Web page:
Contemporary Art

David Hockney – Old Master Using Digital Art

Piotr Policht 26 April 2024 min Read

It’s often hard to grasp what some great artists do when they turn into elderly living legends. Their works from half a century before are constantly moved from one exhibition to another, around the world. All of their older works sold off to museums and private collections, meanwhile new pieces gather dust in a corner of the studio. These works are likely to be considered flimsy repetitions of their best achievements or not very successful ventures towards the new. However this is not the case with David Hockney, a famous British artist who is still active and keeping up to date.

Digital art: David Hockney, Self-Portrait, 20 March 2012 (1219), 2012. Collection of the artist. © David Hockney.
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Digital art: David Hockney, Untitled, 655, 2011. Collection of the artist. © David Hockney.

Hockney doesn’t struggle to innovate and redefine painting. Instead, he just keeps doing his thing, using new tools. He always willingly adopted new technologies. Smartphones and tablets are no different. He started working on an iPhone in 2009 and soon after that, he also started using an iPad. Hockney is a child of a screen in a way. From the beginning he let photographic and cinematic pictures slip into his visual world. It’s no wonder he uses touchscreens now.

His strength is his ability to use them in a meaningful way. They could also become subjects of the works. Still life with digital devices? Why not. The picture above is quite interesting. The electrical outlet reflected on a smartphone looks like a classical theater mask and also a bit like the face from Munch’s Scream. It seems to be a quick sketch, which shows that for Hockney the electronic devices he uses are not just fancy high-tech toys. They are meaningful both as a medium and as a topic. It’s just a picture of a charging phone lying on a book but conceived by an experienced artist who can look at ordinary things a bit like old masters from the Netherlands did; being able to encapsulate existential undertones in them.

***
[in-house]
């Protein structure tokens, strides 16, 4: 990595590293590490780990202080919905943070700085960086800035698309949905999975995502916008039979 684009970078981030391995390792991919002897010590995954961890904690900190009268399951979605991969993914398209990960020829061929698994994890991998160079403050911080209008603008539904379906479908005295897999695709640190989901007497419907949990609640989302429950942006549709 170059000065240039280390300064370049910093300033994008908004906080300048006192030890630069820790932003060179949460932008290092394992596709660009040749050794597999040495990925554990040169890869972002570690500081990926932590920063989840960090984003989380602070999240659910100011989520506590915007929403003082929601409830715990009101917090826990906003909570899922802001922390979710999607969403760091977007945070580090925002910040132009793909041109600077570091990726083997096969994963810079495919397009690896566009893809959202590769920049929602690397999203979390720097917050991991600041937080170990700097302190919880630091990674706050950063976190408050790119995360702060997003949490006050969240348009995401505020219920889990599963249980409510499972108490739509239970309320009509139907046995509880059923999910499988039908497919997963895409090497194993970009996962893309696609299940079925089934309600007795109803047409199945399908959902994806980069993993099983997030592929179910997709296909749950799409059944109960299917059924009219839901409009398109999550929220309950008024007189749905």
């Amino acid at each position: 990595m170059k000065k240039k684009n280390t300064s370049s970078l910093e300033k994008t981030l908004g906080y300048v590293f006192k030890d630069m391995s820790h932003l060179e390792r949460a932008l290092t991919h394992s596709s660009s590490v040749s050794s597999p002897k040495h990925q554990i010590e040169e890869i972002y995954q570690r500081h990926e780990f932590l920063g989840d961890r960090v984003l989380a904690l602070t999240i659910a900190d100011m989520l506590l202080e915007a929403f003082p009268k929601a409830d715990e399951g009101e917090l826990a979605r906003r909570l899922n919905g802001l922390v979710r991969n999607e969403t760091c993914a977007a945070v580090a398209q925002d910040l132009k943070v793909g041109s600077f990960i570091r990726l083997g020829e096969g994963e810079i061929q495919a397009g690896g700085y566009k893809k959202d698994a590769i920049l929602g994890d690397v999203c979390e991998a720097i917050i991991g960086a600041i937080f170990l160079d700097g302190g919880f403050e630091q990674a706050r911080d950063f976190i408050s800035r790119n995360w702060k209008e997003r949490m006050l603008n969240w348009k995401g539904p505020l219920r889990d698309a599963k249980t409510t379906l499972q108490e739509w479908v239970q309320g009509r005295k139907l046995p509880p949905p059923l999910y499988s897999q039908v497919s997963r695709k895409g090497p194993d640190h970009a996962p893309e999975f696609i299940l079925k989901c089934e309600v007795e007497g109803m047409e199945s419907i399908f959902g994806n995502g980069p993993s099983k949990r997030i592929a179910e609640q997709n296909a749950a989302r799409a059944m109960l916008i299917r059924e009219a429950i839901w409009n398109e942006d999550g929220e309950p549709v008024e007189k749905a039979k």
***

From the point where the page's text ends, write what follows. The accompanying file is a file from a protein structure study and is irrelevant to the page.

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Digital art: David Hockney, Barry Humphries, 2015. Collection of the artist. © David Hockney. Photo by Richard Schmidt.

In Hockney’s big series of portraits, what changes everything is the tiny details. Hockney’s sitters – mainly family and friends, some of them being famous artists – rest in the same chair with the same background. They are all painted on same-sized canvases. All these similarities allow us to see differences between the individuals. Each of the portraits were made entirely during three-day long sittings.

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Digital art: David Hockney, A Bigger Card Players, 2015. Collection of the artist. © David Hockney. Photo by Richard Schmidt.

The series of card players is Hockney’s tribute to Paul Cézanne. At first, Hockney painted the scene. Which was, well, quite obvious for a painter referring to another painter. In the end, he decided to photograph it instead. Although the artworks are made in different mediums, it is not just the iconography that connects them together.

Cézanne is known for his deliberate distortions of the rules of perspective. It was one of the reasons why he became a kind of an informal patron of Cubism. Just as Cézanne did in his paintings, Hockney does in his photos. He shatters the scene into pieces. He literally photographs one element after another, separately: background, floor, table, single sitters, all the little things lying on the table or hanging on the wall. Everything is sharp, detailed, and carefully placed within the composition.

Digital art: David Hockney, Bigger trees near Warter, 2007
Digital art: David Hockney, Bigger Trees Near Warter, 2007, Tate, London, UK. © David Hockney.

Hockney is British, he even dresses like a sophisticated English gentleman, but he spent a huge part of his life in Los Angeles. He’s basically the man that shaped the popular view of L.A.’s vein. In 2005 however, he moved to his country of origin for a couple of years, settling at Yorkshire, near the place he was born. After some dramatic events in his life, he returned to L.A. nearly a decade later. Before he did though, he painted some landscapes, including this absolutely massive piece, composed of 50 canvases.

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